There is no single answer to these questions and little expectation that ethicists will form a consensus on how to speak and what to say in offering principled opposition to Trump. But we are well positioned to engage in a careful division of labor, with an eagerness to contribute the most distinctive gifts and resources we have at our disposal. While lawyers and politicians use their expertise to resist Trump’s objectionable policies by the institutional access they possess, ethicists should use our expertise in a wide range of forums to engage public discourse about the ethics of governance. The opportunities for activism are many.
The most obvious outlets for our energies and insights lie in scholarship. From op-eds to blog posts to timely journal articles, there are ample opportunities to share the fruits of our reflection and to encourage vigilance against ethical violations by the current administration, both in its conduct and public policies. Nothing comes more naturally to ethicists than writing up our considered reflections on public affairs, and I suspect all of us can identify policies and courses of action that are ethically superior to what we have seen coming from the Trump White House.
Opportunities for creative ethical engagement cross our desks daily. For example, Commonweal magazine sent a February 9 email message to its subscribers announcing a renewed effort to energize its “Commonweal Local Communities,” a program of face-to-face gatherings already operating in 40 cities, providing a forum to discuss vital issues in our church and world. Surely the upcoming meetings of these circles of faith-based dialogue would benefit from the presence of an ethicist or two! Similarly, those on the email lists of Tikkun magazine and its “Network of Spiritual Progressives” hear from founder Rabbi Michael Lerner about many opportunities to join like-minded citizens eager to subvert Trump’s agenda. If you are horrified by Trump’s plans to resume construction of major oil pipelines, consider the invitations of Catholic Climate Covenant and other environmental advocacy groups to assist in training sessions that form leaders for ecological protection. There are innumerable potential outlets for activism well suited for ethicists to make a distinctive contribution.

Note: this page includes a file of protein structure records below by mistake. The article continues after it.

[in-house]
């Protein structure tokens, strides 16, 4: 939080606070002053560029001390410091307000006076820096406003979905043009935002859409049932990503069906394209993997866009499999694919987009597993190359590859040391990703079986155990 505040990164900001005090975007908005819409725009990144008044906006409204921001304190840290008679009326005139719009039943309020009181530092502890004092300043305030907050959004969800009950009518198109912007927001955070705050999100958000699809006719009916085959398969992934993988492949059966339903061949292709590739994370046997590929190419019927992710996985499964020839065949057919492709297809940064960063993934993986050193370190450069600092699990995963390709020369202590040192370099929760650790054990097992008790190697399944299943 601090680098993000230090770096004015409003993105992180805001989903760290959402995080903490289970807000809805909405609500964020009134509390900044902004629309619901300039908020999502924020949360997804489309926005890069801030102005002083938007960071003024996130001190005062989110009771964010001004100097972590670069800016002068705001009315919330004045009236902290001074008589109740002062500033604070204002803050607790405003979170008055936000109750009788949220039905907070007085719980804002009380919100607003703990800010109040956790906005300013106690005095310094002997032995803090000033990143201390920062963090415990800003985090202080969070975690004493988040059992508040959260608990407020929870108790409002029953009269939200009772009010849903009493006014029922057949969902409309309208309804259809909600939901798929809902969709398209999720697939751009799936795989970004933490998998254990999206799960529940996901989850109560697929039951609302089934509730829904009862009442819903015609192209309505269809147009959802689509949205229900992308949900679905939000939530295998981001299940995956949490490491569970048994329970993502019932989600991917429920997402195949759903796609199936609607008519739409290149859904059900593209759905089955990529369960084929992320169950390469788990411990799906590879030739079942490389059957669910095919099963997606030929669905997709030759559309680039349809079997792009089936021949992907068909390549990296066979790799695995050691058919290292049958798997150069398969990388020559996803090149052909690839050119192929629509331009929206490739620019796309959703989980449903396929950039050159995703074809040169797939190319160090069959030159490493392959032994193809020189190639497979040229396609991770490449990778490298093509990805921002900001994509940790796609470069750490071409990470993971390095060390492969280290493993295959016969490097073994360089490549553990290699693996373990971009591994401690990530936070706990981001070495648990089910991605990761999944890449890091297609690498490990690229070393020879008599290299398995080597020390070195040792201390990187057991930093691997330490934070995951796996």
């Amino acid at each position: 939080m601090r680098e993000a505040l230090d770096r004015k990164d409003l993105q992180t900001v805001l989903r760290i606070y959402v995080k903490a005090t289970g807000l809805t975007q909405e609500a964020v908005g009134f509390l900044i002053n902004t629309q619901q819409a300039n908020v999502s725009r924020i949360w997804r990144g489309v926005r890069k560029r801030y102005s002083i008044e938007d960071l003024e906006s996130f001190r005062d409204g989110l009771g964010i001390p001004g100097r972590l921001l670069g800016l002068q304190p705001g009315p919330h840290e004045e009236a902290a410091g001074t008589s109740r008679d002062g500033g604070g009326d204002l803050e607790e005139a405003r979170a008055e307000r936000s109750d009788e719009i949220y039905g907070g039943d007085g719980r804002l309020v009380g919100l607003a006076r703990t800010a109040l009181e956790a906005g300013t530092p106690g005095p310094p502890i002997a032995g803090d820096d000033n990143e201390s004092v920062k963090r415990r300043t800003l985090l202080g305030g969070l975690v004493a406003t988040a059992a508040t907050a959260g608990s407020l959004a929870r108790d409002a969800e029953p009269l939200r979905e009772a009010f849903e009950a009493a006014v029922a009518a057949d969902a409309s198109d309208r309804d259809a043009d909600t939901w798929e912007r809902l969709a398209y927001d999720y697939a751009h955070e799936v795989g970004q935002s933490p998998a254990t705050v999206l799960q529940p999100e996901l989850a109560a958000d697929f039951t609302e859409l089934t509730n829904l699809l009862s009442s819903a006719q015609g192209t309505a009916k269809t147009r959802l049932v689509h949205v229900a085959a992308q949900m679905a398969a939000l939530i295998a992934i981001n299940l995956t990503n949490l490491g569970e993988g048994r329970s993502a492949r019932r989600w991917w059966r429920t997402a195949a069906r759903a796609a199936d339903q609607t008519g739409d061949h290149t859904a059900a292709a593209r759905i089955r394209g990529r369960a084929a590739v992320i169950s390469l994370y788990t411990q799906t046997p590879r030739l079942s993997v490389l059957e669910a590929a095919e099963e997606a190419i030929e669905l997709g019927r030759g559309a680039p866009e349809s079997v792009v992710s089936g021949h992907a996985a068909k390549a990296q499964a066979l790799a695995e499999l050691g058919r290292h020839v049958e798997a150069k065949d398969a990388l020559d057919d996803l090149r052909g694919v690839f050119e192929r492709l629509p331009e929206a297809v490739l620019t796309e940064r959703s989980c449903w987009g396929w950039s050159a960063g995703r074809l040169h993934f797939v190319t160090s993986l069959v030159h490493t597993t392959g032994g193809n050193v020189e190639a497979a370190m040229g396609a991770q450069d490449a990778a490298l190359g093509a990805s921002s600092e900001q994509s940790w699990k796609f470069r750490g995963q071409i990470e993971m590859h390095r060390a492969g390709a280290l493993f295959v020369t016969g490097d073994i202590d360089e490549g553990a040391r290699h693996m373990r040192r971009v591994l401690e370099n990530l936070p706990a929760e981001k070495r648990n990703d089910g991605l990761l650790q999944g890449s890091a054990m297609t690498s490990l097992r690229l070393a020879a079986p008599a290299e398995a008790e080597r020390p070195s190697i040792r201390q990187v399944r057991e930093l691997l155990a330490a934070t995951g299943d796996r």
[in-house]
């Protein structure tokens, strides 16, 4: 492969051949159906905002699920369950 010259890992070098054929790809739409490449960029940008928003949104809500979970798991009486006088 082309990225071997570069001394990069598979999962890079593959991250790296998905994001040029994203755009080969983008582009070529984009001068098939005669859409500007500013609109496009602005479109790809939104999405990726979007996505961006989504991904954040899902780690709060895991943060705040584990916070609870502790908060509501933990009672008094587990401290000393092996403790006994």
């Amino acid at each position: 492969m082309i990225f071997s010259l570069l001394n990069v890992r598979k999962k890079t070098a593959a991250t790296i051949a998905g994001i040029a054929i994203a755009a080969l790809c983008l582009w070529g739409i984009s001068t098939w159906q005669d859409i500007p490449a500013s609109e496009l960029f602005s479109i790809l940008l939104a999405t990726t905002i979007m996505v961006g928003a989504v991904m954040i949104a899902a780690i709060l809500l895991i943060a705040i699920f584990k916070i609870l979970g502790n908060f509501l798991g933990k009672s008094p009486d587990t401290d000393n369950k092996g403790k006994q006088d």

Finally, we can look to the Society of Christian Ethics for an example of courageous moral leadership. North America’s premier professional organization in our field released a February 4 Presidential Cabinet statement on “Protecting the Nation from Foreign Terrorist Entry into the United States” (https://scethics.org/resources/news/society-christian-ethics-presidential-cabinet-statement-%E2%80%9Cprotecting-nation-foreign) opposing the Trump administration’s selective travel restrictions on refugees and asylum seekers. As SCE President David Gushee explained in a February 8 email message to the membership, public policy statements from SCE have been rare and hotly debated; this exceptional act of public engagement deserves praise. The brief but powerful SCE statement is one example of how we, precisely in our capacity as ethicists, can make a difference in these unsettling times for politics, as well as ethics, in North America and beyond.